After the massacre, the Olympic Committee suspended activities for one day and held a memorial service before 80,000 people and 3,000 athletes where Brundage spoke. He compared the terrorist event to the ongoing debate about professionalism in sports, said very little about the murdered Israeli athletes, and concluded with a rousing declaration that “The show must go on!” The audience cheered. In her recent article, Jewish Blood is Cheep, Holocaust historian Deborah Lipstadt recounts that sports writer Red Smith described the service as more of a pep rally than a memorial.
The show went on.
And now, 40 years later, the International Olympic Committee has rejected a request for a minute of silence during the opening ceremonies to honor the murdered Israeli athletes. Last week, current IOC president Jacques Rogges told family members and relatives of the murdered Israeli athletes that it would contradict the spirit of the event.
He couldn’t be further from the truth. The murder of eleven Israeli Olympic athletes contradicted the spirit of the event, and denying a minute of silence to commemorate the victims demonstrated weakness if not a blatant disregard for the Olympic ideals Mr. Rogges has sworn to support. A minute of silence would have honored the Olympic principle of respect and concern of all those in the Olympic family regardless of national, ethnic, or religious roots.
Rogges rejected the minute of silence for the Israelis “on principle” even though, Lipstadt notes, he led a minute of silence in the 2010 Olympic games to remember a Georgian luger killed in an accident and the 2002 Olympics began with a moment of silence to honor those killed in 9/11.
It is impossible to disentangle politics from the Olympics, and pretending otherwise simply allows a smoother path for those with a political agenda. The Berlin Olympics enabled Hitler to whitewash the transgressions of Nazism before a world audience – a world that played along with the pretense that the games transcended politics. Munich became the stage for murder and terrorism – political acts based on nationalistic goals and religious bias. The slow response by the IOC to suspend the games during the crises was a decision with political overtones.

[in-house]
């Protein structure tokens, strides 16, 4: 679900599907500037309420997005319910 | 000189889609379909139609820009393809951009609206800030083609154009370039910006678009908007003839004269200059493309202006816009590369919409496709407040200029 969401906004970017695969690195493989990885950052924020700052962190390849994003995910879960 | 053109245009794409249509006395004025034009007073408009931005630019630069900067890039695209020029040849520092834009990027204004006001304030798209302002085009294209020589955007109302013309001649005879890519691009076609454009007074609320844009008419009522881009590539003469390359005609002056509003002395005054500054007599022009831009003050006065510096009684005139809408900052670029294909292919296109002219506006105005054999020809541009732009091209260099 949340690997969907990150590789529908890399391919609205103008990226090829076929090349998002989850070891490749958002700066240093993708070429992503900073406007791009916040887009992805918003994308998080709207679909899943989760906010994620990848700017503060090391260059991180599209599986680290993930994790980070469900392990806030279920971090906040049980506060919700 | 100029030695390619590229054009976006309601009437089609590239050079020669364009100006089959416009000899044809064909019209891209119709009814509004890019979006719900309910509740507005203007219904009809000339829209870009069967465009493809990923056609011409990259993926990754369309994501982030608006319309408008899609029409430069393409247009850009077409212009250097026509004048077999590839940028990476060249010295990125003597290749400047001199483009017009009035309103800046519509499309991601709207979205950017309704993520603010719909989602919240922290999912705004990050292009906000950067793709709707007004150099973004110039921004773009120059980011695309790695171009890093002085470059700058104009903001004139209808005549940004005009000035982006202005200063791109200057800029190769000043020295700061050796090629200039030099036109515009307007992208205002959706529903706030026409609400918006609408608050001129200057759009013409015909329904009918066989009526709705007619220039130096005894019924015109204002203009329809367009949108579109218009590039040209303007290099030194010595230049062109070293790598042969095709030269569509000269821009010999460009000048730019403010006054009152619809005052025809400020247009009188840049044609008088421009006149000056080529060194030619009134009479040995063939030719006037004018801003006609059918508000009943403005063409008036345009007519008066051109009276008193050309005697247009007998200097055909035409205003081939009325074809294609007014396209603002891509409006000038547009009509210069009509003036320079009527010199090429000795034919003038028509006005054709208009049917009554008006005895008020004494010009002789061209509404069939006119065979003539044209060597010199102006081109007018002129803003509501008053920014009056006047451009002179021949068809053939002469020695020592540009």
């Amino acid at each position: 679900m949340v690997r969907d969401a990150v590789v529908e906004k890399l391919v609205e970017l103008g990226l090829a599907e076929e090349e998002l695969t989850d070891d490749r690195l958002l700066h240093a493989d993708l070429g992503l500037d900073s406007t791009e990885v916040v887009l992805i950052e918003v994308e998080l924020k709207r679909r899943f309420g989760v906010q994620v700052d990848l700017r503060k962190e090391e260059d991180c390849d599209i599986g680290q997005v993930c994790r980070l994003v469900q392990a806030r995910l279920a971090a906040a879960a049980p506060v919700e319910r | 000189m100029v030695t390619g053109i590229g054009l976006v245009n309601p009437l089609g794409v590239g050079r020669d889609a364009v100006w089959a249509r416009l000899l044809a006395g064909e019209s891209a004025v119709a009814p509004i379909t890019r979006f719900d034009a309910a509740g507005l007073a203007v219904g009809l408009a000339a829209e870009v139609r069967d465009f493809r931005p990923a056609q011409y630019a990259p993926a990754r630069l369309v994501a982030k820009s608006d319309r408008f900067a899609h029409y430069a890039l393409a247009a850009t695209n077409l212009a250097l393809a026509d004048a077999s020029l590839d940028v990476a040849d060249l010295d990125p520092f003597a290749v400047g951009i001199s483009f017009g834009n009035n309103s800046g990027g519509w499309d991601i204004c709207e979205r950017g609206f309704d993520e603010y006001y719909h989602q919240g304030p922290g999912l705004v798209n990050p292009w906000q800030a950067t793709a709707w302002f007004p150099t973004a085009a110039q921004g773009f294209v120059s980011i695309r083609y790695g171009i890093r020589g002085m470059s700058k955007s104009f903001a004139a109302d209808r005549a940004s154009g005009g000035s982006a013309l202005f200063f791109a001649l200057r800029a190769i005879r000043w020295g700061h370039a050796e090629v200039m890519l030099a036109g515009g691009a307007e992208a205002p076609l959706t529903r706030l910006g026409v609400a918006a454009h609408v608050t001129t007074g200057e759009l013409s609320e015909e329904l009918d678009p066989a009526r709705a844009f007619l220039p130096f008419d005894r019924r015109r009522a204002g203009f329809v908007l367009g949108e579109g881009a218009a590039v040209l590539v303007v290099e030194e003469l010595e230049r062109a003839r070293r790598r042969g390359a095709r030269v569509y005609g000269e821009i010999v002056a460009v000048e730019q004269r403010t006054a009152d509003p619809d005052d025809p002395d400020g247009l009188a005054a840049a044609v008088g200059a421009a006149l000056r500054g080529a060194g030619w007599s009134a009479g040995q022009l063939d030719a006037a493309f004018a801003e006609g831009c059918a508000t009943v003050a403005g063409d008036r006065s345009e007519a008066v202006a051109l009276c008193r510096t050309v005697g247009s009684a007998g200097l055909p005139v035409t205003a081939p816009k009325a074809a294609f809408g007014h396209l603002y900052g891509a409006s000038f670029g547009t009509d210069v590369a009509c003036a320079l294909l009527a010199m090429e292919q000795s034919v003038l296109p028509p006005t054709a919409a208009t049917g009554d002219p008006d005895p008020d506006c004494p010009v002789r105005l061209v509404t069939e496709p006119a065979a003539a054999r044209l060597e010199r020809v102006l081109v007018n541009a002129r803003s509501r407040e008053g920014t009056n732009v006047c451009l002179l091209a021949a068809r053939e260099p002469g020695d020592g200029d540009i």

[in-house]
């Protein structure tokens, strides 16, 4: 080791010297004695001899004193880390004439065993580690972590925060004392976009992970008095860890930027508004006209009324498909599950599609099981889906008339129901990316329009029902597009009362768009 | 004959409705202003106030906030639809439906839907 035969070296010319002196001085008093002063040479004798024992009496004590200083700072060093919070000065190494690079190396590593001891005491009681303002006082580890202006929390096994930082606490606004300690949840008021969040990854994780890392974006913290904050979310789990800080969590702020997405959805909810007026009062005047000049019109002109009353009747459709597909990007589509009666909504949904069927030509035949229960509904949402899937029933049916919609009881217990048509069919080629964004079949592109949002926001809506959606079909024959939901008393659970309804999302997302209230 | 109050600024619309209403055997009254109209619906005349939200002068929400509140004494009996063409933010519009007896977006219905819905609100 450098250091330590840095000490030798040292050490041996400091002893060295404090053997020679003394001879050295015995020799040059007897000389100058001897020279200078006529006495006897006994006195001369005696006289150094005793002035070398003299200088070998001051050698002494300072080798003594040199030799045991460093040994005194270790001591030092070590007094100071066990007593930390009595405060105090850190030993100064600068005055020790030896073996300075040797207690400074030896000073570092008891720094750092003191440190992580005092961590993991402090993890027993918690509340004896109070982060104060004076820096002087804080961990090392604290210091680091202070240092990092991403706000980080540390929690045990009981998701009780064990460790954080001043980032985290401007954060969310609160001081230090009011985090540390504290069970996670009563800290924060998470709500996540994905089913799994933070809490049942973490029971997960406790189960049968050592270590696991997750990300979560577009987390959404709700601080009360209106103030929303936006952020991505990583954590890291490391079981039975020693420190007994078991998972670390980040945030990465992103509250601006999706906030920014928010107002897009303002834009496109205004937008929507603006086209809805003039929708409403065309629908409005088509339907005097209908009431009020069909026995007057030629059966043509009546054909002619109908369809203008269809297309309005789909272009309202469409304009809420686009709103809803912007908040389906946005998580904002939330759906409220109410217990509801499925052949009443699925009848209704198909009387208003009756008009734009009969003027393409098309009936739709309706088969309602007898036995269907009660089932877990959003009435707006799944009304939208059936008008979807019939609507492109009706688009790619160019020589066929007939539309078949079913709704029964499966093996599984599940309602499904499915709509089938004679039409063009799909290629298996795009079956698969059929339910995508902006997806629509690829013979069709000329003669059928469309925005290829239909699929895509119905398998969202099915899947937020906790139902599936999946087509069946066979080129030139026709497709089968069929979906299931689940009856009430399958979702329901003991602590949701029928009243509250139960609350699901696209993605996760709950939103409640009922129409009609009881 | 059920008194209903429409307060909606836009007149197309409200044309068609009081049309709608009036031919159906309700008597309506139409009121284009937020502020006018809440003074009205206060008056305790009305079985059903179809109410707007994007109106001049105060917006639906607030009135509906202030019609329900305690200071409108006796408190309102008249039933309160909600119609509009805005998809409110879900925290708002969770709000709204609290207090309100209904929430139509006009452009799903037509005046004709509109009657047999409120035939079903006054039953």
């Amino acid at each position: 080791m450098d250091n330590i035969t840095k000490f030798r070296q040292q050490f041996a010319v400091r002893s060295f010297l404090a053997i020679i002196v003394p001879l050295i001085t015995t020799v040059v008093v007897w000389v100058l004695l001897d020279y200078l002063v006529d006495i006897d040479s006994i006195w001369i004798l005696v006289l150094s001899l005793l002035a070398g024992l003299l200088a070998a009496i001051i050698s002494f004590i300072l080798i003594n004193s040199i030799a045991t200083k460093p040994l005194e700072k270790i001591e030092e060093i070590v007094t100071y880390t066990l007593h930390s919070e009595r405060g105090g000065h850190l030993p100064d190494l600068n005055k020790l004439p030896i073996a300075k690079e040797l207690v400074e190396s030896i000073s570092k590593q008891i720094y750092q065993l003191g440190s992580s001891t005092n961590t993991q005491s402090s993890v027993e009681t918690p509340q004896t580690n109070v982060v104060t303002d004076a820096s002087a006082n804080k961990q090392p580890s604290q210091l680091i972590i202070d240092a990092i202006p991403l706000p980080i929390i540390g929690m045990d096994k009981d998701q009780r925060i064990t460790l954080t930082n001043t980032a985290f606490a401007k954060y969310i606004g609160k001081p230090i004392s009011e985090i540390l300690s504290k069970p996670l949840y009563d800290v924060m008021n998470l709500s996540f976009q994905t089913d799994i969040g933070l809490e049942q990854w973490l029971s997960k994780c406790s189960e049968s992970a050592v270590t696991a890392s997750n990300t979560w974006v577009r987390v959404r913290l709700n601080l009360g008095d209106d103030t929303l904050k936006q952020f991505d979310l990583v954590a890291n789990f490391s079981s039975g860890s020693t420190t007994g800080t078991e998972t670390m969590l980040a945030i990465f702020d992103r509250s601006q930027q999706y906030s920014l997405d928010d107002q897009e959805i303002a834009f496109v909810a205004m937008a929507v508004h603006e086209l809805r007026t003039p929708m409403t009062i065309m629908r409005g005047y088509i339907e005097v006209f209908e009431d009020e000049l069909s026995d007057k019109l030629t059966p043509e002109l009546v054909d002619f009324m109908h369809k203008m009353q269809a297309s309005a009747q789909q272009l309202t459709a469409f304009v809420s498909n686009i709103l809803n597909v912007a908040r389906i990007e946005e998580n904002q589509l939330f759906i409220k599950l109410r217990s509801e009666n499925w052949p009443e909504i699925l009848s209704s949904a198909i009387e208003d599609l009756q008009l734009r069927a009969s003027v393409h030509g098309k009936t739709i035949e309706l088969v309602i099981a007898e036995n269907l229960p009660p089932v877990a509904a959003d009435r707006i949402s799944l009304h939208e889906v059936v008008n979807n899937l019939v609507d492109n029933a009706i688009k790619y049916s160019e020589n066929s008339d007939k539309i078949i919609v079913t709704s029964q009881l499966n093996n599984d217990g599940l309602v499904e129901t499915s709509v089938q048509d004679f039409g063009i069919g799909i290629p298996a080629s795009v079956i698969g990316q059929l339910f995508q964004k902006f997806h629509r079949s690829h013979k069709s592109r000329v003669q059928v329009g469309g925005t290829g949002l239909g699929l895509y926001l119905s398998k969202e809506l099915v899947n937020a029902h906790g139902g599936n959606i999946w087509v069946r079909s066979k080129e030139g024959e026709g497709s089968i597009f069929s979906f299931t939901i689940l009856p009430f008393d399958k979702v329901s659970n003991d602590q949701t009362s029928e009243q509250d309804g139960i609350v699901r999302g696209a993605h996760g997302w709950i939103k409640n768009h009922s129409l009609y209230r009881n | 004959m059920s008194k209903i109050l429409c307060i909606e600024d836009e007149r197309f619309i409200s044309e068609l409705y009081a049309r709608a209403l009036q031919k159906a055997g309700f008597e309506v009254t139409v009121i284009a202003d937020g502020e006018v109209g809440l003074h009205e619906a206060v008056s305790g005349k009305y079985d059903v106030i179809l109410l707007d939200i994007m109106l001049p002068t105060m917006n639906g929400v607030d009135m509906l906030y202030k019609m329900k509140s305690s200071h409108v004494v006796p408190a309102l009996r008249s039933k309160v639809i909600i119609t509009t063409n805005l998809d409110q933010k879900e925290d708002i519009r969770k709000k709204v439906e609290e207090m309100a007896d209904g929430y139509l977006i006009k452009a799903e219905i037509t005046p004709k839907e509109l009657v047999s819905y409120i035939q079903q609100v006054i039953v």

Interestingly, many countries expressed support for a minute of silence, including Canada, England, Germany, Australia, Italy and the United States. Both Obama and Romney said they supported the moment of silence. So why did Rogges oppose it?
As reported by Benjamin Weinthal in The National Review, Ankie Spitzer, the widow of Israeli fencing coach Andre Spitzer who spearheaded the minute of silence efforts, claims Rogges admitted that “his hands were tied.” The reason Rogges believed his hand were tied was because the 46-member bloc of Arab and Muslim countries threatened to boycott the Games if the Olympic committee honored the slain Israelis.
Which would have been a political statement.
The reality is that there is no border — no oasis — that separates the Olympics from politics. There are only political decisions made in the context of the Olympics that affirm or contradict the ideal of reverence and respect for all athletes.
Berlin and Munich contradicted this ideal.
So did the decision to reject the minute of silence.